Luckily, in spite of these trying times, we are allowed to continue our research in Amsterdam and on the Veluwe to determine the effects of air pollution on airborne pollen grains. Unfortunately for us (but generally perhaps one of the few silver linings of this situation), the COVID-19 lockdown has largely eliminated our main variable of interest; air pollution.
With traffic in the city at a minimum, any chemical differences might not be as pronounced between the city and rural areas. However, this may actually provide us with a unique opportunity to get a baseline of the pollen chemistry in Amsterdam with relatively little pollution. This baseline may also be of interest to projects working on urban air quality and greenifying urban spaces, such as the projects in the Amsterdam Knowledge Mile Park, which is included amongst our sampling locations.
For more about our project on pollen and pollution in the Netherlands see other posts:
For those who I haven’t had the pleasure of meeting yet; I am Cas Verbeek, a second years Ecology and Evolution MSc student at the University of Amsterdam. For the coming months I am excited to be working with William and Letty to investigate the difference in allergenicity between pollen from urban and rural environments.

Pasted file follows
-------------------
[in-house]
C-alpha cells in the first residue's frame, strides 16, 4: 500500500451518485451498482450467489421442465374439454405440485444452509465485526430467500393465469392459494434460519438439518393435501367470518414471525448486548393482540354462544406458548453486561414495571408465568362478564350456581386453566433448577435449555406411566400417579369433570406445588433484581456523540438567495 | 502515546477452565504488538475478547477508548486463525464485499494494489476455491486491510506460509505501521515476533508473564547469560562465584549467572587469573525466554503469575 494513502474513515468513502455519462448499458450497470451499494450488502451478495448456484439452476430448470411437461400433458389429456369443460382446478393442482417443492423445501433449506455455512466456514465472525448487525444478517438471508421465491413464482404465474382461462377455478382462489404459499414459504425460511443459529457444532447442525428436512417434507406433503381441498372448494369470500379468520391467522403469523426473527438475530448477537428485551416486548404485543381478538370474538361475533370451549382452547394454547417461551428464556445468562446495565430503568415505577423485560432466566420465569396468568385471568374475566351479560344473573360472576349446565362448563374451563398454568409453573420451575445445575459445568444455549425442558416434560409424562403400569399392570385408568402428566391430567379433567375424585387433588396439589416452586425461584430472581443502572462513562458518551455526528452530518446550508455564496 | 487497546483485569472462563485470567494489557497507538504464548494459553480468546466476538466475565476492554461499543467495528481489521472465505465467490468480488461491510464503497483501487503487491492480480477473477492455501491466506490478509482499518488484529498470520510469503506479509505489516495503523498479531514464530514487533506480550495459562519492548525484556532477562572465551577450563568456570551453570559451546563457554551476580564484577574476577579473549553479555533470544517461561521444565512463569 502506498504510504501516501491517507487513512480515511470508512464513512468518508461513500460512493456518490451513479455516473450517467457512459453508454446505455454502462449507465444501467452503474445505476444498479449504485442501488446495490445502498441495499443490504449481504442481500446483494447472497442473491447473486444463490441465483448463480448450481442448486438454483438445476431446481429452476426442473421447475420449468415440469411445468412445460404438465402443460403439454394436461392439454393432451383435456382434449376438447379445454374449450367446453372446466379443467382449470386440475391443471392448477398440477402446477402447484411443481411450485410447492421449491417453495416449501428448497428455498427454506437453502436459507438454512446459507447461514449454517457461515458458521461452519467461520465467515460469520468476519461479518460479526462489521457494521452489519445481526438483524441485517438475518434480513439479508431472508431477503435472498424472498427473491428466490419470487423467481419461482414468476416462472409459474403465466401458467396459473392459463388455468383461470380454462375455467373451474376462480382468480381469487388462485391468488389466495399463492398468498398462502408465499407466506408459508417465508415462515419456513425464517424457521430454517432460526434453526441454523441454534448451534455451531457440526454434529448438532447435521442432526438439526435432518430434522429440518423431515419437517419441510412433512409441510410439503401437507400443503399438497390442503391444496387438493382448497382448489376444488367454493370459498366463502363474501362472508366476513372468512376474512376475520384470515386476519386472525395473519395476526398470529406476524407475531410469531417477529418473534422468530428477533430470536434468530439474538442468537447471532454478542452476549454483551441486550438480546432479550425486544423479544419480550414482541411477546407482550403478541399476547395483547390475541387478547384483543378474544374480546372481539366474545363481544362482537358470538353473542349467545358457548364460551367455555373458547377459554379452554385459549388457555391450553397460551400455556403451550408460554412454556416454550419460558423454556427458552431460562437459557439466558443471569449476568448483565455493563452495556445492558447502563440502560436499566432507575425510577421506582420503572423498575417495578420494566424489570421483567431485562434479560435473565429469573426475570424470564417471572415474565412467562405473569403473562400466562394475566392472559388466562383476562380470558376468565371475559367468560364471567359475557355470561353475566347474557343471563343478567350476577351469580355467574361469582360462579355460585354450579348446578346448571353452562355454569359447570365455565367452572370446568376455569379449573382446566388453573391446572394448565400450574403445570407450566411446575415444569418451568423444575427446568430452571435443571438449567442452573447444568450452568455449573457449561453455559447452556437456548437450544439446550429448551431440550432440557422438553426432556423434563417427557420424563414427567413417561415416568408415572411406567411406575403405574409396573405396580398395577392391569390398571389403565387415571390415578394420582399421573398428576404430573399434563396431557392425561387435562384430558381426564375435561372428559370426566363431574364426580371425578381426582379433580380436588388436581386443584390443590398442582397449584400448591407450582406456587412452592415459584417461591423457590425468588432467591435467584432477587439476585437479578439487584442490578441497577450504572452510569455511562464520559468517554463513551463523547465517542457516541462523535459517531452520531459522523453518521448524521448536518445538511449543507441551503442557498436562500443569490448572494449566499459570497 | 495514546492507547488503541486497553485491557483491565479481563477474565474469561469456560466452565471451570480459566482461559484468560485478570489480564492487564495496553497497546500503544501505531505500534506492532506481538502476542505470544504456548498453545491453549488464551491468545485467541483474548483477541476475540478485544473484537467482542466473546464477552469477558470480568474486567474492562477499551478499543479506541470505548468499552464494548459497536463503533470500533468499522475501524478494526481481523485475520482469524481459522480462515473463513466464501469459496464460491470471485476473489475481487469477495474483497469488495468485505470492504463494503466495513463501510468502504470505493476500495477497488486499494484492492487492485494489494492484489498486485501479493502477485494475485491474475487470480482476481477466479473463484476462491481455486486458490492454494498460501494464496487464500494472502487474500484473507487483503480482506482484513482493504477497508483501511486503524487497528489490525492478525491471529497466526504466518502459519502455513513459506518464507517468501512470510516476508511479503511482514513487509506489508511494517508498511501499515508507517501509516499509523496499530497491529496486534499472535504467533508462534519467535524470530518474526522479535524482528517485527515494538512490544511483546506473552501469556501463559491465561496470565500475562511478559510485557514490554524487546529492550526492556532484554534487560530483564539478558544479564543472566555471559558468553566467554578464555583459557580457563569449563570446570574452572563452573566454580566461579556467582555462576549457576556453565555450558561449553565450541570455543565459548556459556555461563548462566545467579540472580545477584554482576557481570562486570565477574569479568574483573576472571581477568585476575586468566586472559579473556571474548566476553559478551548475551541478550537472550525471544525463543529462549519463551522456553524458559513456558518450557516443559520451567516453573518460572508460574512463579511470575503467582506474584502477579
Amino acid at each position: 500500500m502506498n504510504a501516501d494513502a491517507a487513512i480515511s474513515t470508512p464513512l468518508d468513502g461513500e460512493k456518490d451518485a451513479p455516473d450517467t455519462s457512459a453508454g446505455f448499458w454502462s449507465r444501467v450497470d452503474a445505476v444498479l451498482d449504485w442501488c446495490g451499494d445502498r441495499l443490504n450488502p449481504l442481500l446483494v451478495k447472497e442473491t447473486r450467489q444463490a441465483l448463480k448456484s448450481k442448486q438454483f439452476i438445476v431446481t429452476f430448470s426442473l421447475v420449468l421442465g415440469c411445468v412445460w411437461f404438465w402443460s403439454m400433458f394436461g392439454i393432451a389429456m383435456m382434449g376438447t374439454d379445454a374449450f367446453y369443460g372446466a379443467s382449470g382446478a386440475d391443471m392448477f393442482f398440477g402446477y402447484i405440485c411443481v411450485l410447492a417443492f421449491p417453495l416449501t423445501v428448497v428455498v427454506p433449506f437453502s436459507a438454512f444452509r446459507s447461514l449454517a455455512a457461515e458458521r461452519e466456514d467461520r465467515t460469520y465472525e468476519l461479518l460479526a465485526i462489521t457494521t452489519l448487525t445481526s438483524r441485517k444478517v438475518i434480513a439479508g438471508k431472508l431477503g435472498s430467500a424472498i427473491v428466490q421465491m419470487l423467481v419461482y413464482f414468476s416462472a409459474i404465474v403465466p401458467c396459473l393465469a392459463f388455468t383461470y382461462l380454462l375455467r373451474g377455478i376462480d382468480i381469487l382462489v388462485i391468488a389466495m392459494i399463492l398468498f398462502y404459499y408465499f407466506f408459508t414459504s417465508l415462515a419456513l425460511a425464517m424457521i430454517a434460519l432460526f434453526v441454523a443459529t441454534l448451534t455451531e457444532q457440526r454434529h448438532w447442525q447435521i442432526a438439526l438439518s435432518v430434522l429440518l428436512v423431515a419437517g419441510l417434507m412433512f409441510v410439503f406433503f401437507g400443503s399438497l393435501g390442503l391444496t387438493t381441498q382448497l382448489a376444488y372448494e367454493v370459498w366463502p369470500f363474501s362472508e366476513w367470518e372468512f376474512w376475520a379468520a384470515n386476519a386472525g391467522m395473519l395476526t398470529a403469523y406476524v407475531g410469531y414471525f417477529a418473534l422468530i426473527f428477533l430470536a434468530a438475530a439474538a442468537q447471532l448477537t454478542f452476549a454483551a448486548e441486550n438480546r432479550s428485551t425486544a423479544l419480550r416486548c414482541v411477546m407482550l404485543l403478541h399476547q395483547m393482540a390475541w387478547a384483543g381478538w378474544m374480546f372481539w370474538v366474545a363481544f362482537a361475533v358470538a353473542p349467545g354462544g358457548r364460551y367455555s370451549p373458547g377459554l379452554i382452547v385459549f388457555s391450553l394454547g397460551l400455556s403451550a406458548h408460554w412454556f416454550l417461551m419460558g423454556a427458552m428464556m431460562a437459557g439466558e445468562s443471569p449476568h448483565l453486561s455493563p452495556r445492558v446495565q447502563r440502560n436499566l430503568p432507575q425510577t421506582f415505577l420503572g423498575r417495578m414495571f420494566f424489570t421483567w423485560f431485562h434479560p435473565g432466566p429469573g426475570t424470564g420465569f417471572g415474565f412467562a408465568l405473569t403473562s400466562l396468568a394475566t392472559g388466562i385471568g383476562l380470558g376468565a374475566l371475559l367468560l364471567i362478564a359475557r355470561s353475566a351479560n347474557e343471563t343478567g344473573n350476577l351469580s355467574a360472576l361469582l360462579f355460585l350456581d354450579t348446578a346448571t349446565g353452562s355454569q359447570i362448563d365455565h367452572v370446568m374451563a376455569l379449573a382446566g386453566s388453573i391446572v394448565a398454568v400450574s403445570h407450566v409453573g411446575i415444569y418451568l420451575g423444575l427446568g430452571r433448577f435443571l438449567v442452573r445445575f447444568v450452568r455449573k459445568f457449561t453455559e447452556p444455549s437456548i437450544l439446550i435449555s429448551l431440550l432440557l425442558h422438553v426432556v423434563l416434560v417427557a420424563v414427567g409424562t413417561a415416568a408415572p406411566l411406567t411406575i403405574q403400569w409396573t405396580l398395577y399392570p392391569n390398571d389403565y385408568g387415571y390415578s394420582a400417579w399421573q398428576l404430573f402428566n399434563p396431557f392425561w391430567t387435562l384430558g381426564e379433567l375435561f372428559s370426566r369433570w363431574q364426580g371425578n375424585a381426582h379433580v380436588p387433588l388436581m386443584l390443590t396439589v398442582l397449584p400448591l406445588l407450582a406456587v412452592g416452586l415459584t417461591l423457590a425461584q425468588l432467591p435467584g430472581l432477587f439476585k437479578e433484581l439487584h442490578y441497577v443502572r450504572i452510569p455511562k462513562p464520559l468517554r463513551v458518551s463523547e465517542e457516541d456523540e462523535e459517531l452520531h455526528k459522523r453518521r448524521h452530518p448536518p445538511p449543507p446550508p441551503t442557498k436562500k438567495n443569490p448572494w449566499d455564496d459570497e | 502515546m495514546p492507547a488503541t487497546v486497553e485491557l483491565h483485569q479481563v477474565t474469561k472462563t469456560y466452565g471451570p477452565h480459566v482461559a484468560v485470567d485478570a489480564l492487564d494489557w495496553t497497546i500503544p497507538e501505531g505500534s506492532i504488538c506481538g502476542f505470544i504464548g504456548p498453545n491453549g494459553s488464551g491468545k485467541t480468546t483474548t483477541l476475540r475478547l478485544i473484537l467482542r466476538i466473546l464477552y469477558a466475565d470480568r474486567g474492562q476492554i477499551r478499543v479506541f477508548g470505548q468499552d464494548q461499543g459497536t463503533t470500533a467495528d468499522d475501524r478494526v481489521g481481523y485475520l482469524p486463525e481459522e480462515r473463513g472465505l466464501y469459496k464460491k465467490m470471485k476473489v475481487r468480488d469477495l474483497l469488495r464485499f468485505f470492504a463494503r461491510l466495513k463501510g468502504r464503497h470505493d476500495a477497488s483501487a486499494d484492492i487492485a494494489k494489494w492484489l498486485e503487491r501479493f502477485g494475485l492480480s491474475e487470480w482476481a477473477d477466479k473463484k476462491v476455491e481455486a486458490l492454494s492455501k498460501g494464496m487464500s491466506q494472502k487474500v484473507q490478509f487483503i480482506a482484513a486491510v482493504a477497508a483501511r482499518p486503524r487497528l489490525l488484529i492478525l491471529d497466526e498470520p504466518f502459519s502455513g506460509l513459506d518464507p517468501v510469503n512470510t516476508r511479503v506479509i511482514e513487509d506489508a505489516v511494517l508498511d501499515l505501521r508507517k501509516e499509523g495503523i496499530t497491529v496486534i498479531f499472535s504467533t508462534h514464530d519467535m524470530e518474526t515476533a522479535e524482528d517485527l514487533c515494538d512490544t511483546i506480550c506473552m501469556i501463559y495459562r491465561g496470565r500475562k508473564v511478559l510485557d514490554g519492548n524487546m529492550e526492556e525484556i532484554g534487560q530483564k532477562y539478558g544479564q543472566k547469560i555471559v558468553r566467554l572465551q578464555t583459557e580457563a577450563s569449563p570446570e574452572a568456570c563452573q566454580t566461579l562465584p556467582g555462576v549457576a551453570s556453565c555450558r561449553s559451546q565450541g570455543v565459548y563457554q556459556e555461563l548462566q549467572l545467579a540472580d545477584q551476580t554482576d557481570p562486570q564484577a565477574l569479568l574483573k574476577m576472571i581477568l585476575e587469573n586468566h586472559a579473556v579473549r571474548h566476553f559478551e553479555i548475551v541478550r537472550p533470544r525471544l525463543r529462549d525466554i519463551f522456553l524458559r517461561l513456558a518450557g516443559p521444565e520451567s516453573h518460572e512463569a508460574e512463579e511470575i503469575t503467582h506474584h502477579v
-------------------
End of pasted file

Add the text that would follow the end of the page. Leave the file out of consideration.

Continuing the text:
This project fits nicely with my BSc thesis where I investigated the taxonomy and phylogeny of pollen chemistry. Hopefully I can apply the experience I have gained there to help make this a successful project! Besides, the data we will be collecting could build on the data I collected during my BSc thesis and help to further unravel the taxonomic and phylogenetic information contained in the chemistry of pollen. I am looking forward to the work that I will be doing with William and Letty, and to share and discuss our progress here with all of you!